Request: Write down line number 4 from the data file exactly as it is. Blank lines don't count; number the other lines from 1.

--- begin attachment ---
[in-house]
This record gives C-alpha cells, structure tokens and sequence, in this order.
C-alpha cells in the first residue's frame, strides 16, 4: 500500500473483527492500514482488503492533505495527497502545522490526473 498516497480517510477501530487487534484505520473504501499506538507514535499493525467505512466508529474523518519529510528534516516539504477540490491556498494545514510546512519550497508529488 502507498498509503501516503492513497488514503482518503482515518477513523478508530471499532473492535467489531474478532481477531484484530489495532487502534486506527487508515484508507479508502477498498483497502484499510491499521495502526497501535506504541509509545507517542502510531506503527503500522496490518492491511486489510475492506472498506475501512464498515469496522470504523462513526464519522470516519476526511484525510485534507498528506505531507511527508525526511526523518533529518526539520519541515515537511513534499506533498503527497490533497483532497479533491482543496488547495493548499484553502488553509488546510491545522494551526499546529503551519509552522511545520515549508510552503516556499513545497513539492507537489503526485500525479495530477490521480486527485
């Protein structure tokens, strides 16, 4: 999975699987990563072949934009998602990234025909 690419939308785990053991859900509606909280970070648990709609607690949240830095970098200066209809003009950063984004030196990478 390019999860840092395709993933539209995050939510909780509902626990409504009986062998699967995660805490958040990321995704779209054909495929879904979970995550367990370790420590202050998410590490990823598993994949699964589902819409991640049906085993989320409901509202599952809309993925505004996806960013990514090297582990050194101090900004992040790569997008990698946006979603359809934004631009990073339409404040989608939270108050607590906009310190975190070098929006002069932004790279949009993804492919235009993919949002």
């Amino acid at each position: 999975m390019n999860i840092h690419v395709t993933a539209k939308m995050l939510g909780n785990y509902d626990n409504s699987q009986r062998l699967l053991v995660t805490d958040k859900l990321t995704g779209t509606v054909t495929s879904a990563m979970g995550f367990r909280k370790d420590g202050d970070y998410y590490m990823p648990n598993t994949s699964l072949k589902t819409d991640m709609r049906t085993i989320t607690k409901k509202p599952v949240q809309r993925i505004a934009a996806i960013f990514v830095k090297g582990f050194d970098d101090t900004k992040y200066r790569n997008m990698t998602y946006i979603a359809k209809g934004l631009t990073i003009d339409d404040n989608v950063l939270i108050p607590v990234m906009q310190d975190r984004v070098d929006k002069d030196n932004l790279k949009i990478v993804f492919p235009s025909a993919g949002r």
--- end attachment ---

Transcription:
């Protein structure tokens, strides 16, 4: 999975699987990563072949934009998602990234025909 690419939308785990053991859900509606909280970070648990709609607690949240830095970098200066209809003009950063984004030196990478 390019999860840092395709993933539209995050939510909780509902626990409504009986062998699967995660805490958040990321995704779209054909495929879904979970995550367990370790420590202050998410590490990823598993994949699964589902819409991640049906085993989320409901509202599952809309993925505004996806960013990514090297582990050194101090900004992040790569997008990698946006979603359809934004631009990073339409404040989608939270108050607590906009310190975190070098929006002069932004790279949009993804492919235009993919949002």